Tuesday, April 30, 2019

Harry Potter and the Deathly Hallows

Written by: JK Rowling

First line: The two men appeared out of nowhere, a few yards apart in the narrow, moonlit lane.

Why you should read this book: After years of playing hide and seek, evil has shown its face as Voldemort and his Death Eaters take control of Hogwarts, the Ministry, and everything else England. While Muggles and Half-Bloods suffer in the streets, Harry, Ron, and Hermione hide in the forest, plotting their recovery of the horcruxes they must destroy before they can hope to defeat Voldemort. It's heavy work for isolated teenagers, but Harry is the Chosen One and nothing will stop him from fulfilling his destiny.

Why you shouldn't read this book: It's easily the slowest book in the series, and the most in need of a brutal editing job, but if you've come this far, you might as well trudge along with Harry and his friends to the admittedly thrilling conclusion.

Grumpy Monkey

Written by: Suzanne Lang and Max Lang

First line: One wonderful day Jim Panzee woke to discover that nothing was right.

Why you should read this book: Having awoken on the wrong side of the bed, as the saying goes (in fact, he lives in a tree), Jim Panzee feels like everything is unpleasant. His friends and neighbors note his mood, decide he's grumpy, and offer numerous helpful suggestions for looking and acting less grumpy, none of which change his overall outlook on the day. Finally, Jim finds a friend who can understand how he feels and help him realize that sometimes it's OK to just feel bad.

Why you shouldn't read this book: You can't understand why anyone would choose to feel bad when they could just be happy instead.

Willie's Not the Hugging Kind

Written by: Joyce Durham Barrett and Pat Cummings

First line: Willie wanted someone to hug.

Why you should read this book: Ever since his friend Jojo announces that it's silly for Willie to hug his father goodbye before school, Willie has been adamant that he doesn't want hugs. His family accepts that Willie is not the hugging type, but Willie's sense of unease over his announcement increases every time he sees other people hugging, and every time he tries to substitute something else for the affection he's rejected. In the end, of course, it turns out the Willie is not only the hugging type after all, but also the type to stand up to Jojo's disapproval.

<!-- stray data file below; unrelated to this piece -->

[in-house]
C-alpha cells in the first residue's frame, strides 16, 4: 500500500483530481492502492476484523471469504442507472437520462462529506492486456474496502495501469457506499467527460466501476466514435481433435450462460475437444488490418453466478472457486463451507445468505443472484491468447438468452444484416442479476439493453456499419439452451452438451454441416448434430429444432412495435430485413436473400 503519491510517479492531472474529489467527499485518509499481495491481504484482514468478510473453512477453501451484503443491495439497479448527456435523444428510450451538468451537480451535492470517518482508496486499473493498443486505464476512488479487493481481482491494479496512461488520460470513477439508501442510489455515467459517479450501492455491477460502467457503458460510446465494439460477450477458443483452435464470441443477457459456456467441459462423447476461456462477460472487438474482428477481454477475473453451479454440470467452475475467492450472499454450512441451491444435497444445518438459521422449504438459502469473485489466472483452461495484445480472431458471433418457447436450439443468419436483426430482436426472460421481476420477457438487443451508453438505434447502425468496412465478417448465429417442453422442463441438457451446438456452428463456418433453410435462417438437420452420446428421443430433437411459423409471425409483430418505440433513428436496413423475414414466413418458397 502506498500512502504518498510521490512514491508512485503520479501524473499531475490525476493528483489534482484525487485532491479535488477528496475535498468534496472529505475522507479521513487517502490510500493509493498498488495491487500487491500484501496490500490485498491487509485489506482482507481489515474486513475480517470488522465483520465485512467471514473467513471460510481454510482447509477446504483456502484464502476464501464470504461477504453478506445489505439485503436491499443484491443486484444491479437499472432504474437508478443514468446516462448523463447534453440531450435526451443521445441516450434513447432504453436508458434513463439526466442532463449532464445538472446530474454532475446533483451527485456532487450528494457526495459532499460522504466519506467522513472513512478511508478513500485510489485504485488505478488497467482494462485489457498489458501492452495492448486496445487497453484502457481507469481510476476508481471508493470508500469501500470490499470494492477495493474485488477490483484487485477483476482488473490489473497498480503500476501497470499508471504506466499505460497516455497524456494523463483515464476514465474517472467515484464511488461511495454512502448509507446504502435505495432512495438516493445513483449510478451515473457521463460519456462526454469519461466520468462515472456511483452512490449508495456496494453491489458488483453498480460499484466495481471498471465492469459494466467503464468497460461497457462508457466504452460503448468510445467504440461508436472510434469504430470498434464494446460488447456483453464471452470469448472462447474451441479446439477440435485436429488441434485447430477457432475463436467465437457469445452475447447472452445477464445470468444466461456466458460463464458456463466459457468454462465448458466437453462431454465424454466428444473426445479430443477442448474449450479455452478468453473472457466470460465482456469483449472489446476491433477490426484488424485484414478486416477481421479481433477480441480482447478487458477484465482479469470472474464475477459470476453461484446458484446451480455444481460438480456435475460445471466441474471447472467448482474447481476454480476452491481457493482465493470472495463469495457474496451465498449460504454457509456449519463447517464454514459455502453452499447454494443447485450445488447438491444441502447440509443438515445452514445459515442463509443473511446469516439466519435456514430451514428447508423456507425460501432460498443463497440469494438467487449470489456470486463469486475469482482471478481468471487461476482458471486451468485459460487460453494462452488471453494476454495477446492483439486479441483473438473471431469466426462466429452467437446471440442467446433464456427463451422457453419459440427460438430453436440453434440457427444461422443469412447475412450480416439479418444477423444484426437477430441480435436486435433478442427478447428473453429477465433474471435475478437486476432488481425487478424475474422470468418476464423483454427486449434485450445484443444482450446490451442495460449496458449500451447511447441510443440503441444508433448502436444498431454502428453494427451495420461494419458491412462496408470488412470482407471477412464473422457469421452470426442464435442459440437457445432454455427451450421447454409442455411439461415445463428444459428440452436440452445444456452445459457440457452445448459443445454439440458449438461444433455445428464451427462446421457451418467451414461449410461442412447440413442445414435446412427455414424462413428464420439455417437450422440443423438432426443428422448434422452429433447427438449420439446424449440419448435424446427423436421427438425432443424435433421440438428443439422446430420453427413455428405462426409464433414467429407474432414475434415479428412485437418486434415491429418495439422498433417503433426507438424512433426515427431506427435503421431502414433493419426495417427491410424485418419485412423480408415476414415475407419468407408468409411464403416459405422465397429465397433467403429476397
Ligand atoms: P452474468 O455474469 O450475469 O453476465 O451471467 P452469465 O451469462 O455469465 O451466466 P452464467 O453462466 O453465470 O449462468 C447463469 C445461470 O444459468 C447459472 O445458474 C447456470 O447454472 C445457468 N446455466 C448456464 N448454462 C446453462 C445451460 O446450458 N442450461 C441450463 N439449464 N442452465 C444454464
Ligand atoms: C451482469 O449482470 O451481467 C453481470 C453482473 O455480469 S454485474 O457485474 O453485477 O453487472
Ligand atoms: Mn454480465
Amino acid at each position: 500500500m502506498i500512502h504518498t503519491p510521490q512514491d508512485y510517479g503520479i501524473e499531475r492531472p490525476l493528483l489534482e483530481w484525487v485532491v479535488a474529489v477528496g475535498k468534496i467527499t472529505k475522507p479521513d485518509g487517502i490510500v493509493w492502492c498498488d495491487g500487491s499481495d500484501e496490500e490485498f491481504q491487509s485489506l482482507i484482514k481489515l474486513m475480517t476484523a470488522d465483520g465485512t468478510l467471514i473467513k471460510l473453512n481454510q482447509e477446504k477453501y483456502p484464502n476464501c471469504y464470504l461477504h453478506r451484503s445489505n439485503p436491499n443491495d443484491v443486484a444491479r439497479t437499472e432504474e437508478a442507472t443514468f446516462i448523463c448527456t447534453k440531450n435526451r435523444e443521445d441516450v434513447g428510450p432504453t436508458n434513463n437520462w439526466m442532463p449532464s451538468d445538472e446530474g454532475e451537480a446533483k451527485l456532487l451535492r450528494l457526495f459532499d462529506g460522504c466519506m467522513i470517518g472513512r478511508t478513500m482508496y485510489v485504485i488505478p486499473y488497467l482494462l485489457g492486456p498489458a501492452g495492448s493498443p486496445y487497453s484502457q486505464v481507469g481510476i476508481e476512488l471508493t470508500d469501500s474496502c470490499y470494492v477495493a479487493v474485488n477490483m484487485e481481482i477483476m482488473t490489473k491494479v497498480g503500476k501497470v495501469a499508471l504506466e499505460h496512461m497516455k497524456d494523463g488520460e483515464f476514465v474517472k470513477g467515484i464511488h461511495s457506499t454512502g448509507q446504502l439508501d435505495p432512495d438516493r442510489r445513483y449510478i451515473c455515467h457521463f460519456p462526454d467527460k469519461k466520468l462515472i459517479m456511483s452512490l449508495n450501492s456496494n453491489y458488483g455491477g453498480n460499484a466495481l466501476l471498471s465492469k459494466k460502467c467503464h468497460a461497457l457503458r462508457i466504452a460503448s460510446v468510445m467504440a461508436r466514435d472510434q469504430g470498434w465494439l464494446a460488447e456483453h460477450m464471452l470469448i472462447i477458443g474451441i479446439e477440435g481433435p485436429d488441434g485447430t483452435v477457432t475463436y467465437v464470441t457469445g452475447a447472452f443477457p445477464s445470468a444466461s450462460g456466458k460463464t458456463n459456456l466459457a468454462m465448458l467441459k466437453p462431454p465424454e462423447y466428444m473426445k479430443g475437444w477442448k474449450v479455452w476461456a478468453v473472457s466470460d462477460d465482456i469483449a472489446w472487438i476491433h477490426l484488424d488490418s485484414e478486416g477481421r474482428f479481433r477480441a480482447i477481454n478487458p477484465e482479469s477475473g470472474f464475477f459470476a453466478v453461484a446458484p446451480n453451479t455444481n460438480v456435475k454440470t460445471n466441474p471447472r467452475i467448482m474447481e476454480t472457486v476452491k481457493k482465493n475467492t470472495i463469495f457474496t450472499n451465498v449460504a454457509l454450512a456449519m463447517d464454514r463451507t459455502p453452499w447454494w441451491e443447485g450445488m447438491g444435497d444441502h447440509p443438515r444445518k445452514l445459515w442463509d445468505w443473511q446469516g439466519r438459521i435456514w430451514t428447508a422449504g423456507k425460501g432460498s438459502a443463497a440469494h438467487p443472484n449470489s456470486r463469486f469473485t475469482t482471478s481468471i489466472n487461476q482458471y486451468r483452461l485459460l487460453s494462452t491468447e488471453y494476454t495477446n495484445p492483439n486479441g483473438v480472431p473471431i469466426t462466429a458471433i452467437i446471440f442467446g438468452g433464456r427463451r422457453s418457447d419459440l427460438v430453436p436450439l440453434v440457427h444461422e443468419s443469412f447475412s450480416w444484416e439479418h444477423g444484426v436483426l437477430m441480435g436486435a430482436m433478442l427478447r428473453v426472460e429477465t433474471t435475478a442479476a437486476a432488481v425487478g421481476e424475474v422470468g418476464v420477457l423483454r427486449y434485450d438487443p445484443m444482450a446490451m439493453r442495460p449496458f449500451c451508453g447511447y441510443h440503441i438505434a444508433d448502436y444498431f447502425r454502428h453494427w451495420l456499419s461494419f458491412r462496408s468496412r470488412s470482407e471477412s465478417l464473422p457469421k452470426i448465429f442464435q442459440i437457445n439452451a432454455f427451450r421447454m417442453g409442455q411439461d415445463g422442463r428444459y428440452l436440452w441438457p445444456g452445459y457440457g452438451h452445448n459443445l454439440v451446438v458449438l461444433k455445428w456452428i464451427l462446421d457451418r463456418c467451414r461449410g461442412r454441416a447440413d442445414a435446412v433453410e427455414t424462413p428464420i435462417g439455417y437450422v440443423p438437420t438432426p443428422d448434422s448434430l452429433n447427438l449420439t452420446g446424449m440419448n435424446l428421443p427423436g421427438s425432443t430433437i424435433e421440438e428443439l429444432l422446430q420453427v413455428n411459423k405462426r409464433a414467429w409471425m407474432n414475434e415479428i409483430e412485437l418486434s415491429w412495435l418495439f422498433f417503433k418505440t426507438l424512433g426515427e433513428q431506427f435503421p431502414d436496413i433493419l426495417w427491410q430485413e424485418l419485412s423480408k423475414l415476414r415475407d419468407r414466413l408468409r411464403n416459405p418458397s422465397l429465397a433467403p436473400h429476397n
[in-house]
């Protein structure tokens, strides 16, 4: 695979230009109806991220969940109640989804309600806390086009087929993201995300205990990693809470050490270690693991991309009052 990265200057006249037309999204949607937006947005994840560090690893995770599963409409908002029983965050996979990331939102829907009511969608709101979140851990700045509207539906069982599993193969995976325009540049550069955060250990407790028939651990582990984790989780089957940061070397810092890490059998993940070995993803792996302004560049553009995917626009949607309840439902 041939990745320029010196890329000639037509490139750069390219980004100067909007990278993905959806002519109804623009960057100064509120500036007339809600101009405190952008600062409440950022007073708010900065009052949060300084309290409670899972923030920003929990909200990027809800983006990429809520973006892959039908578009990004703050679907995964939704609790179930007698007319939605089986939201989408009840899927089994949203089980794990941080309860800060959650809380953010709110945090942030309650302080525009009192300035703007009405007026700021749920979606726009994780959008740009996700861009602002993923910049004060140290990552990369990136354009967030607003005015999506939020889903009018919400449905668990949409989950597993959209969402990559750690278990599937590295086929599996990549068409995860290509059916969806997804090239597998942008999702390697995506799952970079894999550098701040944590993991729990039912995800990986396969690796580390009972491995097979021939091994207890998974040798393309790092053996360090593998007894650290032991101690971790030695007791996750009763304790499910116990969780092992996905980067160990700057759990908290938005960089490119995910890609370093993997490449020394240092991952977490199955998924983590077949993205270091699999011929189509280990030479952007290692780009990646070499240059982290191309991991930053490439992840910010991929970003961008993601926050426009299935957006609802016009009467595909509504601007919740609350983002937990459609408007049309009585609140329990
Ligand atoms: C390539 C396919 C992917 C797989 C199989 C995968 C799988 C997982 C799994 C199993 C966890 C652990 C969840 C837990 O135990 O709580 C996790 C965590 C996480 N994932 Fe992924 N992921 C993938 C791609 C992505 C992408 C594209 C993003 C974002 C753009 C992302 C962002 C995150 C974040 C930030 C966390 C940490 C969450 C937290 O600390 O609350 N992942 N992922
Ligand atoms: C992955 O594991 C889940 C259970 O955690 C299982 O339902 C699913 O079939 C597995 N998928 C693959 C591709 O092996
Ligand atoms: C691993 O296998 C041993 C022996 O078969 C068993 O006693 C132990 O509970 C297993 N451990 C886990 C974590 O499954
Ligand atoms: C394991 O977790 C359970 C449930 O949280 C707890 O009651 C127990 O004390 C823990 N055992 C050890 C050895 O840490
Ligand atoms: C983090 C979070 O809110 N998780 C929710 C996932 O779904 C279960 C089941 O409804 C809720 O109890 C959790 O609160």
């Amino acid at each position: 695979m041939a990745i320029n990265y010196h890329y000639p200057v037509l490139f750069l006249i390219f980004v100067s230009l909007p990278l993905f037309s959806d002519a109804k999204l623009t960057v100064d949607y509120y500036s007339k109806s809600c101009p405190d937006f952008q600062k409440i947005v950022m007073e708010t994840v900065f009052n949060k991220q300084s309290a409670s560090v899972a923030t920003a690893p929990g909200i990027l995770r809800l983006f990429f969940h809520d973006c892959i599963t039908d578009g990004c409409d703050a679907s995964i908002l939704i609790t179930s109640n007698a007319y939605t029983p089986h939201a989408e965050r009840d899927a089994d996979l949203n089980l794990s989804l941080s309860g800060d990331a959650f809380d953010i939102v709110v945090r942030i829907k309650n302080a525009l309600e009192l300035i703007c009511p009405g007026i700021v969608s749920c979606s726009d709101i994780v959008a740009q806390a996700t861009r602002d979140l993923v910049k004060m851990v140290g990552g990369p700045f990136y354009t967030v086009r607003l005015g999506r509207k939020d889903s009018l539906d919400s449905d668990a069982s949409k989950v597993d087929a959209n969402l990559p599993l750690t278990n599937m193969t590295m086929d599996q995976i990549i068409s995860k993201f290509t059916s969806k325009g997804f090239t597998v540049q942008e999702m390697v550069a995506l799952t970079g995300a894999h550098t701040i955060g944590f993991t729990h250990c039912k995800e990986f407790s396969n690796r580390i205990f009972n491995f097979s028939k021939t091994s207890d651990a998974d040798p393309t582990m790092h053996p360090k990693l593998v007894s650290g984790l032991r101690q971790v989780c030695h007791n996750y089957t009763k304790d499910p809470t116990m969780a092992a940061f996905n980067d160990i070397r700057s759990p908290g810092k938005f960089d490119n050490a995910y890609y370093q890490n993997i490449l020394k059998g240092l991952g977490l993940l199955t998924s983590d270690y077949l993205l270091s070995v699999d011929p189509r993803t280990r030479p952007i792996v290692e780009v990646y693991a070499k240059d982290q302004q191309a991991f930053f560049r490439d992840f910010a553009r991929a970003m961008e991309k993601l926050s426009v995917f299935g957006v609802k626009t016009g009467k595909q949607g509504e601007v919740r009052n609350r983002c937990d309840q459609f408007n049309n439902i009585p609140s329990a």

Why you shouldn't read this book: You are so blinded by toxic masculinity that you allowed the patriarchy to steal the joy and power of physical contact from you.


Written by:Virginia Hamilton

First line: The was an awful racket and swoosh as the books John Perry carried slipped out of his arms and scattered over the floor.

Why you should read this book: Shipped off to spend the summer on Uncle Ross's farm, proper young Elizabeth decides to reinvent herself for a few months; she will now be Geeder who can probably charm horses with her voice, and her annoying little brother John will be more tolerable in the guise of Toeboy. Life on the farm is lovely, with delicious well water and the chance to sleep out under the stars, and also to admire the tall and lovely Miss Zeely, whose father rents Uncle Ross's field for his hogs, and whose regal bearing marks her so obviously as an African princess. Geeder spins a complex fantasy life for the woman she admires but doesn't know, but she'll have to learn the difference between imagination and reality, and how it affects the people around her.

Why you shouldn't read this book: You live entirely in a fantasy world.

Saturday, April 20, 2019

The Are More Beautiful Things Than Beyoncé

Written by: Morgan Parker

First line: I am free with the following conditions.

Why you should read this book: This poetry is powerful and confrontational, forcing the reader to consider the world, and specifically race and sexuality, from multiple unrelenting points of view. Up-to-the-minute modern and uncompromisingly feminist, the book tightly corrals language into beautiful and acrobatic formations to demonstrate joy, pain, frustration, rage, hope, determination, and, over and over again, the place of Beyoncé in American culture. I don't read a lot of poetry and can't really critique it the way I can prose, but I can say that the way the words are strung together in this collection is intense and evocative, creating strong and meaningful images and allowing the reader a new window on the world.

Why you shouldn't read this book: You're not impressed with Beyoncé.

The Martian

Written by: Andy Weir

First line: I'm pretty much fucked.

Why you should read this book: The ultimate survival story combines a man-versus-nature trope with a hostile alien environment and just about as much science as a liberal arts major can handle as nerdy, foul-mouthed, resourceful Mark Watney survives 549 solitary sols (Martian days) on an unforgiving planet with nothing but a thumb drive of terrible sitcoms for company. Problem-solving at every turn, finding humor in the bleakest moments, nearly dying over and over, typically triumphing against the odds, and recording it all for posterity while the rest of humanity bites its nails and does what it can to help, Watney demonstrates that if anyone is going to get stranded on the red planet, it better be a botanist-engineer who's well-liked by his colleagues. As a bonus, the most ridiculous moment of the movie doesn't actually happen in this book, where it's no more than one of a thousand wisecracks Watney makes to combat the knowledge that almost everything he does could result in instantaneous death approximately one hundred and forty million miles from home.

Why you shouldn't read this book: Can't handle any science explanations whatsoever.

Maggie and the Pirates

Written by: Ezra Jack Keats

First line: Maggie and her parents lived in an old bus which they made into their home.